I'll get to the subject line but let me give you a little background first.
Our friends at the City of Boston's Office of New Urban Mechanics have been working on a really cool project. Its an app that enables sensors in your smartphone to detect and report potholes when your car hits a bump. There are some technical hurtles but Nigel Jacob and Co. at the City of Boston are not deterred. They're innovating and we hope they succeed. SeeClickFix is the largest provider of the open311 endpoint and we think that this tool would be valuable to our client cities like Washington, Richmond, Raleigh and Oakland. If connected to Open311 the value would scale instantly.
While the app is potentially great, John Sutter from CNN's coverage was not. Here's John's opening quote, "Here's the problem with the whole Gov 2.0 movement: People are lazy.
Plenty of apps - SeeClickFix among them - allow diligent, digitally minded citizens to snap photos of potholes and send them to city hall. But that takes effort and, let's be honest, it's not something many people will follow through with."
Its shocking that 1 month after Time Magazine named The Protestor "Person of the Year" a CNN reporter would still believe that citizens are lazy. He also uses no facts to justify that you are lazy. Regardless of that here they are: When Boston.com used the SeeClickFix map to document potholes in the Boston area in 2009 over 700 potholes were reported in the first week. This was by citizens not robots. There were tons of issues reported because people had not been given the opportunity to vent these complaints previously. Boston has since been connected to SeeClickFix via Open311, and though the Boston Globe has not done a pothole story recently with a SeeClickFix map, we imagine that if they did similar results would occur.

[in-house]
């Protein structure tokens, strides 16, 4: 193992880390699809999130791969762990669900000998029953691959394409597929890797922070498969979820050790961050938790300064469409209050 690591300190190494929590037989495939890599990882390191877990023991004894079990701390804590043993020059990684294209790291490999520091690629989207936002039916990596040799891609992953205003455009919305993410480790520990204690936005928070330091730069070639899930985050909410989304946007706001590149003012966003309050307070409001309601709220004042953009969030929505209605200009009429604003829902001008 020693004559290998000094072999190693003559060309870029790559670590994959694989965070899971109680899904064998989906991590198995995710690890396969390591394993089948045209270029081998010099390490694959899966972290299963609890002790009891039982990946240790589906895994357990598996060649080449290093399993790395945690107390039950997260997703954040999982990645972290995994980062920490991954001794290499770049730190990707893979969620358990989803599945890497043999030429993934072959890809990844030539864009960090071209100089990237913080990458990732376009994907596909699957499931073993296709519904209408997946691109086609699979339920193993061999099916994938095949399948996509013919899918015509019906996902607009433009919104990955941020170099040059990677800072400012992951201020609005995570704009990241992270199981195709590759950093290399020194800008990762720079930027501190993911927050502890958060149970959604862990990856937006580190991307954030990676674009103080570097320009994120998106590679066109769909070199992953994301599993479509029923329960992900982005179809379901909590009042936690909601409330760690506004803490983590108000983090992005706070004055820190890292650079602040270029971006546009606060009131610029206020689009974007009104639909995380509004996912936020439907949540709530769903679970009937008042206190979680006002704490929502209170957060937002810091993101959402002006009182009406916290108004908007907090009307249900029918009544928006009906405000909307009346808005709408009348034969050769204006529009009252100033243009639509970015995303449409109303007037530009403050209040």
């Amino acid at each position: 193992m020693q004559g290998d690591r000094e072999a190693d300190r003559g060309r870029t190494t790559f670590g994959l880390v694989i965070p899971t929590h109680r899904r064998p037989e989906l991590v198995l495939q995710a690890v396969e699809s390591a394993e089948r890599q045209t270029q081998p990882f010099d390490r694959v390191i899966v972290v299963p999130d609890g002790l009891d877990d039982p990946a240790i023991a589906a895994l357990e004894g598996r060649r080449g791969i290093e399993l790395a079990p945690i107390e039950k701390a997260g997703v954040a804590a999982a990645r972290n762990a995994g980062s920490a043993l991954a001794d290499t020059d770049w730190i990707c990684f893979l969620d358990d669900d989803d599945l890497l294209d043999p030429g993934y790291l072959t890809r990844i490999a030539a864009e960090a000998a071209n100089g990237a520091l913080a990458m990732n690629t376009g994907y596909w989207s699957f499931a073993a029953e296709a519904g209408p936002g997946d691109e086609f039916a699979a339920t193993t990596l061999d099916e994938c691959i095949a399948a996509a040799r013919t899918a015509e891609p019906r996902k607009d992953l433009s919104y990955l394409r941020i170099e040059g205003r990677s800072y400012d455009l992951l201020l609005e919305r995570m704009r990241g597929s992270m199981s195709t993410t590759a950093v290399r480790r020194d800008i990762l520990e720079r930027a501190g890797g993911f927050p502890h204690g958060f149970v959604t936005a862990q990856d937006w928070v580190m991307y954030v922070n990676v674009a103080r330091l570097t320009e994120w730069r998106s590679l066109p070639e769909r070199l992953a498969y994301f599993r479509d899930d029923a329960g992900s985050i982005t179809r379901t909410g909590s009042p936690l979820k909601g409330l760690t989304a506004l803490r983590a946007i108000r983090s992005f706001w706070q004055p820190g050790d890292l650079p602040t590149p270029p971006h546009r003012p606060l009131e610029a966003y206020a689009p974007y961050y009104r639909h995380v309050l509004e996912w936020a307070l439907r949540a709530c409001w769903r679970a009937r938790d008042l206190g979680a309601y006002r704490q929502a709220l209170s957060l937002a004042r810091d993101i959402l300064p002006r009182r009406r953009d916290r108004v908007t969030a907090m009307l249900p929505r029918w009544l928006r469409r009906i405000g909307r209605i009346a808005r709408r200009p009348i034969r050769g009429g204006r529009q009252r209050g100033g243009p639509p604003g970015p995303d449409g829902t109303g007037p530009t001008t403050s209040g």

Regardless of the fact that over 1/4 million people have participated in creating content on SeeClickFix and people are clearly declaring an end to apathy John Sutter is missing the bigger point. Robots will never replace the value of SeeClickFix because the value of SeeClickFix is not acting as a pothole crowdsourcer. The value of SeeClickFix is empowering citizens to take part in the smallest parts of their democracy by connecting them to their elected officials and neighbors in a meaningful way.
As a side note I do agree that there have been a number of problems with the Gov20 movement which could be documented separately but they have nothing to do with citizens lack of desire to engage. Most of those problems have to do with the overemphasis of access to data and under estimate the ability to create it. We work really hard to encourage governments to lay some of their older policies aside to make it easier for citizens to effectively communicate with them and there are many great city leaders who have taken the lead on this as well. The idea that local governments want to hear from their citizens is a relatively new one. See Bloomberg's 311 as first big city example. People have been disenfranchised from participation for quite some time, but there is not indication to us that the 'laziness' is doing anything shy of going away.
I've gotten a number of emails from friends and users astonished at the silly quote. More than anything it feels really really good to know that John is wrong and we have data to back it up. (And those of us who don't drive cars will still have a place to communicate with their government even if the robots take over.)